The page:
Consumer groups yesterday protested against the use of genetically modified (GM) soybeans as human food, saying less than 3 percent of soybeans on the market are natural and urging the government to ban GM food for human consumption to prevent potential health risks.
The protest in front of the Legislative Yuan was part of the March Against Monsanto, an international movement against the multinational producer of GM seeds and glyphosate-based herbicide.
Members of the Homemakers United Foundation performed a skit showing how GM crops produced by Monsanto could withstand herbicides the company manufactured, while other “natural” plants and weeds withered when exposed to the herbicides.
Photo: Chen Wei-han, Taipei Times
“Nearly 98 percent of Taiwan’s soybean imports are GM products according to Food and Drug Administration statistics. However, Japan, which is also a leading soybean importer, prohibits GM beans from being used as human food. The government should learn from Japan and limit the use of GM soybeans to protect public health,” Democratic Progressive Party (DPP) Legislator Frida Tsai (蔡培慧) said.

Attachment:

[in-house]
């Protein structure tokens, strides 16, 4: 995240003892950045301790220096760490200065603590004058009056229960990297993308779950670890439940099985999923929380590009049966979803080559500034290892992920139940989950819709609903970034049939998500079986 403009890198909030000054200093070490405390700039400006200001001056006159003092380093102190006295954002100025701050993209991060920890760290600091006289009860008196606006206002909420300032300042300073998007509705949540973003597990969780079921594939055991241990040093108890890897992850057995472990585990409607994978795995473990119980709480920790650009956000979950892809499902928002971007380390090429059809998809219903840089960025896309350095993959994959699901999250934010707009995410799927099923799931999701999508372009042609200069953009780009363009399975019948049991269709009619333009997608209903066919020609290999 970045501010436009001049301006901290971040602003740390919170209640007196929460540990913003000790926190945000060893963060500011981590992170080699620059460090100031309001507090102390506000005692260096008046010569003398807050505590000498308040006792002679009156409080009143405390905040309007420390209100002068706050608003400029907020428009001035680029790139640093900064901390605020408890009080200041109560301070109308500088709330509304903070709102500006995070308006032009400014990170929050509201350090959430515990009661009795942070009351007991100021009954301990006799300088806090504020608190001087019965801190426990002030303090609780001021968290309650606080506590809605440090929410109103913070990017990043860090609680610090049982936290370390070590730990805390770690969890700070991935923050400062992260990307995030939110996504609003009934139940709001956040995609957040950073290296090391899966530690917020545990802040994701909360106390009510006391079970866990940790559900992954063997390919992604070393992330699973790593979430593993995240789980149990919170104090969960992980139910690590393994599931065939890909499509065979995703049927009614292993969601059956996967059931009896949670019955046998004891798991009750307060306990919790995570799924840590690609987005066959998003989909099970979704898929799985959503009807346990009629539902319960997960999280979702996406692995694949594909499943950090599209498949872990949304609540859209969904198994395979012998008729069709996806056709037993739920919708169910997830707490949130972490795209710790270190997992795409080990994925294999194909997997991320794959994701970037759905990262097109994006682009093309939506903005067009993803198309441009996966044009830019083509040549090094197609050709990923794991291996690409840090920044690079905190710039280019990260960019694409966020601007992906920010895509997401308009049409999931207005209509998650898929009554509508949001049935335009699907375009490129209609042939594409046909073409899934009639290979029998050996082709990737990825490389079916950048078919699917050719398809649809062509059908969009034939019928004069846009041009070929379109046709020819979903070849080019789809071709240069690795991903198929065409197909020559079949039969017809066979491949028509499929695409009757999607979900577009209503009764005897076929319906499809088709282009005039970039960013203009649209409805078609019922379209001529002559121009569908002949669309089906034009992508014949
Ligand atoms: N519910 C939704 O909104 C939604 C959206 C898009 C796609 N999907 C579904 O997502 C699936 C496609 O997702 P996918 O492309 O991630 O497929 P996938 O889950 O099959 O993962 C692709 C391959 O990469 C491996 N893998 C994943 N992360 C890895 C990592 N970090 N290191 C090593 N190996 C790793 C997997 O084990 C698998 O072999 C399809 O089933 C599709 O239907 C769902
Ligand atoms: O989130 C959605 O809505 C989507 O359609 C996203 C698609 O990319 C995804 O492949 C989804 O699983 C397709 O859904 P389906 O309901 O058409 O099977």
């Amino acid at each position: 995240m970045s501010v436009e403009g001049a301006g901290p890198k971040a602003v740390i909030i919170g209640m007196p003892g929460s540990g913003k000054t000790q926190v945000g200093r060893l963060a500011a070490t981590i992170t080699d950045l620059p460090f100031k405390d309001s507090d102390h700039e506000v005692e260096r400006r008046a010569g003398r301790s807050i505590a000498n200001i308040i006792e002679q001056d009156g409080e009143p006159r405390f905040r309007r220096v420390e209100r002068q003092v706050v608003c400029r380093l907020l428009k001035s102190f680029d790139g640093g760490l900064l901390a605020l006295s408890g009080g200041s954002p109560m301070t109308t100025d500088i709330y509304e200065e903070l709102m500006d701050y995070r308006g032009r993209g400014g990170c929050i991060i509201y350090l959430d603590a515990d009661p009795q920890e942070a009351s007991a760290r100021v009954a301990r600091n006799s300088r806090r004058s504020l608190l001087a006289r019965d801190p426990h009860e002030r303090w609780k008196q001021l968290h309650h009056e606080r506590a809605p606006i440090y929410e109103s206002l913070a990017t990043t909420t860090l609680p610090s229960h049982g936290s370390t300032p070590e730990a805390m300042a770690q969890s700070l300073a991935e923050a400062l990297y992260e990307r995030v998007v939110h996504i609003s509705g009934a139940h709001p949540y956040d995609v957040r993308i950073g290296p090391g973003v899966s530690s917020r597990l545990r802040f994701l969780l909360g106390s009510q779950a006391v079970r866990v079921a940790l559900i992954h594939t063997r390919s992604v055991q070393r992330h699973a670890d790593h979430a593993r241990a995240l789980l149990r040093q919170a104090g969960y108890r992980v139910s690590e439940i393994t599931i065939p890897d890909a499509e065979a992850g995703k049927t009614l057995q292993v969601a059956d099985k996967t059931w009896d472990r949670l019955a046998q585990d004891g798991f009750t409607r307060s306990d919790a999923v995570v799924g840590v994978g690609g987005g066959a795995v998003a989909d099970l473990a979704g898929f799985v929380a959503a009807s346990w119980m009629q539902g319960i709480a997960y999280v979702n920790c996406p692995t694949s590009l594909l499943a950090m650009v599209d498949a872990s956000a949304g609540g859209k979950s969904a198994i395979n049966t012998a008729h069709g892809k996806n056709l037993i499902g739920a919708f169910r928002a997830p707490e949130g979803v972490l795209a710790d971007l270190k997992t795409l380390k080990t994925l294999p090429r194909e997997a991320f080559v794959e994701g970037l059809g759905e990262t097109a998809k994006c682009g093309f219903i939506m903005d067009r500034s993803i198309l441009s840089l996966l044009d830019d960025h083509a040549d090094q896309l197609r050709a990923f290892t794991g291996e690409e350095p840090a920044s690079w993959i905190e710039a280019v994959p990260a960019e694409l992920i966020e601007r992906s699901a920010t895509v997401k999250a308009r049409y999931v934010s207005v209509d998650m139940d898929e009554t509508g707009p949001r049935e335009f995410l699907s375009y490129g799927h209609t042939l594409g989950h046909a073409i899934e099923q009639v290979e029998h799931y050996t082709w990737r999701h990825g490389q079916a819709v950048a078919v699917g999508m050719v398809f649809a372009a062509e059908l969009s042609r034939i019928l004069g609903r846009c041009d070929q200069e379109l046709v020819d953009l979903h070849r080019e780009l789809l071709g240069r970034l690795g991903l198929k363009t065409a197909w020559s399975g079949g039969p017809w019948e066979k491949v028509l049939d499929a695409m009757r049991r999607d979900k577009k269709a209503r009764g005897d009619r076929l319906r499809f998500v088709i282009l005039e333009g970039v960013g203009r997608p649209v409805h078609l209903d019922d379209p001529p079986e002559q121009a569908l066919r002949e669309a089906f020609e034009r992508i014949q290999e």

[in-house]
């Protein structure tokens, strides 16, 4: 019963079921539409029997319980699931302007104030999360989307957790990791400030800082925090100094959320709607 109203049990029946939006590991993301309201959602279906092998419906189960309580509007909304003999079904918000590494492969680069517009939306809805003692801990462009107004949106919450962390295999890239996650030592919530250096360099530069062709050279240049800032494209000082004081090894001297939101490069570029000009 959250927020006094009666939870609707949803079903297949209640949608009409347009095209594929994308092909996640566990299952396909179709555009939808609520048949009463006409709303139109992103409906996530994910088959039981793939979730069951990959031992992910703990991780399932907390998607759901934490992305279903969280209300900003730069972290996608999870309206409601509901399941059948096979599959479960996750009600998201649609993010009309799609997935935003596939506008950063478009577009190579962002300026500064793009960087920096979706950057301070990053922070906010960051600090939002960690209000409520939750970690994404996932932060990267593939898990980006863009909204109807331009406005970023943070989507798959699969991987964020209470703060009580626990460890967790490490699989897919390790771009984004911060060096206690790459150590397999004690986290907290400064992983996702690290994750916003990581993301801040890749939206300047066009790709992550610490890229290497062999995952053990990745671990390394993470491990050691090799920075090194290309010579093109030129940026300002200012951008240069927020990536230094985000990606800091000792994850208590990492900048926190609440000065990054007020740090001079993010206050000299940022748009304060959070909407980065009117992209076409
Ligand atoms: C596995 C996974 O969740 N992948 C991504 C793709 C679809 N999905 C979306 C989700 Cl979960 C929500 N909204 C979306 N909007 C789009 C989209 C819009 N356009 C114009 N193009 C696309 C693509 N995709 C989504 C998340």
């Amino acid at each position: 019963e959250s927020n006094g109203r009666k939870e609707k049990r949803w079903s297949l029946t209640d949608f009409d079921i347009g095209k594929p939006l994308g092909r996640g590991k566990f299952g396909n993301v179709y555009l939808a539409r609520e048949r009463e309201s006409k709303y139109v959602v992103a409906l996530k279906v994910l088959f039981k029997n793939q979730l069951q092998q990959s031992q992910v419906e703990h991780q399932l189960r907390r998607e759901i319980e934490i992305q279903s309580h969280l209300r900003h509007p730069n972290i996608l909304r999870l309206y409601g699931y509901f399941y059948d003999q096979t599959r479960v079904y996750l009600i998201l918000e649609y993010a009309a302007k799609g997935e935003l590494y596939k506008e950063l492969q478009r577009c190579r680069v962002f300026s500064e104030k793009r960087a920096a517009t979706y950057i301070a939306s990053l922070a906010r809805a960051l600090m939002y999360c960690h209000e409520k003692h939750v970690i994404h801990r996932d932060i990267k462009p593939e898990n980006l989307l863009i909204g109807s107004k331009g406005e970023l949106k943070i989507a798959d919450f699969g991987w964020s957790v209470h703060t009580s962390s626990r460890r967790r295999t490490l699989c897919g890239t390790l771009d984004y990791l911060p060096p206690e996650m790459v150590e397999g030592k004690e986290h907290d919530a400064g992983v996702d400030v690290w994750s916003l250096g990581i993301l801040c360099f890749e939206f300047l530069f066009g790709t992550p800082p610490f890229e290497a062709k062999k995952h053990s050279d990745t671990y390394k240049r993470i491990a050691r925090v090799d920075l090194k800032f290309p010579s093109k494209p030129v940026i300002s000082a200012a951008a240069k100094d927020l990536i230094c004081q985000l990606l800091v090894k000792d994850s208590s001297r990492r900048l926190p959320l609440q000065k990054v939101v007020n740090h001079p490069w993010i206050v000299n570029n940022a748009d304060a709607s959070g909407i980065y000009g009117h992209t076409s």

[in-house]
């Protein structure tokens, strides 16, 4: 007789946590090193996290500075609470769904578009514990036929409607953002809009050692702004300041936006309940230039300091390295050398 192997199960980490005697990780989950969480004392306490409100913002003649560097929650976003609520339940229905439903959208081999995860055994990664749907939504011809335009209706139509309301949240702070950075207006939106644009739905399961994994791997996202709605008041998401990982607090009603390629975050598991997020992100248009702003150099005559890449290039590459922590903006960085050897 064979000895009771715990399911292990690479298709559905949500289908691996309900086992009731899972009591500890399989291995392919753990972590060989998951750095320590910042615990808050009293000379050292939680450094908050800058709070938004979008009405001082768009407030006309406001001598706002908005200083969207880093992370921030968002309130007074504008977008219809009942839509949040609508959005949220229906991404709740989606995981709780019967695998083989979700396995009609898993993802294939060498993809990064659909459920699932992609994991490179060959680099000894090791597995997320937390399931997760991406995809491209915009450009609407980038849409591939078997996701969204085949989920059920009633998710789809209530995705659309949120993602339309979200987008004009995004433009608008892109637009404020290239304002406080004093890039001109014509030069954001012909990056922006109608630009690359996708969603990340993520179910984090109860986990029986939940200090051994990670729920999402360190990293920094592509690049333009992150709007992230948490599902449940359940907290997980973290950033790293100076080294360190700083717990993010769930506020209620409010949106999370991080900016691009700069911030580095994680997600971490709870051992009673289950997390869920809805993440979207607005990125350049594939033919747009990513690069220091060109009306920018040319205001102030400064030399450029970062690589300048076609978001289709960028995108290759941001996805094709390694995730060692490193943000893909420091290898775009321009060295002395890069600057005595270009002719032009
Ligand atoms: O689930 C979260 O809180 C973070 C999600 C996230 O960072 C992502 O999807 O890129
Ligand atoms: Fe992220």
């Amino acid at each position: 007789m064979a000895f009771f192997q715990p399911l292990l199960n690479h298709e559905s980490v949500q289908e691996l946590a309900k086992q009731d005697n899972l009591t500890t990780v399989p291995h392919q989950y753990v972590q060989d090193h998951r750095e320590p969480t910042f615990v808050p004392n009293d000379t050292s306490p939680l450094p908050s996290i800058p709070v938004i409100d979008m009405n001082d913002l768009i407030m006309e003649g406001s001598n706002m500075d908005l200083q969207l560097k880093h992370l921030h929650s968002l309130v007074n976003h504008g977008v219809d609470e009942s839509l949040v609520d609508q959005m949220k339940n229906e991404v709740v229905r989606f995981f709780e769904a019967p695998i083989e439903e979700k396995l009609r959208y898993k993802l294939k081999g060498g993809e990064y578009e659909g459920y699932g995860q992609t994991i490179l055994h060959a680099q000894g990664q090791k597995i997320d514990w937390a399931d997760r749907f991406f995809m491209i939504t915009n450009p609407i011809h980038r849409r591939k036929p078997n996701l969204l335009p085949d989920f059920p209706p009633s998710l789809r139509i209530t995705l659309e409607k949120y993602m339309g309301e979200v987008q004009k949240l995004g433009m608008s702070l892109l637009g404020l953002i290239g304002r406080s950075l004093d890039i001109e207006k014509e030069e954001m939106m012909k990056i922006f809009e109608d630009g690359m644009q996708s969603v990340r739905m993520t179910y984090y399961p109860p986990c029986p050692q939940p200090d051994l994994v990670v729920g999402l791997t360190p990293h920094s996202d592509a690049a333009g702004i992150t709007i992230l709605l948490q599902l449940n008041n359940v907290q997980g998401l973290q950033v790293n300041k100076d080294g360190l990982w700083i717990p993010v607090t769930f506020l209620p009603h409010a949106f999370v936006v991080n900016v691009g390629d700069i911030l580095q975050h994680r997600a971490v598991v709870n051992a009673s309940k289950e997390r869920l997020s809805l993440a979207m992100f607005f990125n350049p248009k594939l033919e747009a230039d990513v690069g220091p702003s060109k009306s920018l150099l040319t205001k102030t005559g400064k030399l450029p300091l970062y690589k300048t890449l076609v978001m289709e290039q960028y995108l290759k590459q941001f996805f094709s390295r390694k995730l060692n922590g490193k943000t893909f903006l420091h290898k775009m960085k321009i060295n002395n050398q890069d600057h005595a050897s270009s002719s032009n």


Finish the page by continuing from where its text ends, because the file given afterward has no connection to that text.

The incidence of food allergies in children has increased from 8 percent 20 years ago to 50 percent today, which has been associated with the consumption of GM food products, Chang Gung University toxicology professor Lin Chung-yin (林中英) said.
Many food additives, such as syrup and thickening agents, are made with GM organisms, so it is highly recommended that the government ban GM products as human food, Lin said.
National Taiwan University agronomy professor Warren Kuo (郭華仁) said most imported soybeans are not food-grade beans, but a mixture of feed-grade beans and beans used to produce oil, all of which are genetically modified and fed to the public.
“People do not know they are eating feed-grade beans because of the lack of mandatory labeling laws on such beans. Feed-grade GM beans contain lower protein content, but are high in glyphosate, a widely used herbicide that is possibly carcinogenic,” Kuo said.
The nation requires feed-grade corns, but not feed-grade soybeans, to be labeled, Kuo said, calling for the mandatory labeling of beans.
The maximum residue limit for glyphosate in soybeans is 10 part per million (ppm), which is 100 times higher than the glyphosate limit for rice at 0.1ppm.
“The glyphosate limit for soybean is set based on the American and European standards at 20ppm, but soybean is a staple food in Taiwan, so the limit should be substantially lowered,” Kuo said.
A recent US trade report took Taiwan’s mandatory labeling of GM food products and a ban on GM products from school lunches as a trade barrier, and the government might yield to US pressure in future negotiations, so the public must stand more firmly against GM organisms, DPP Legislator Lin Shu-fen (林淑芬) said.
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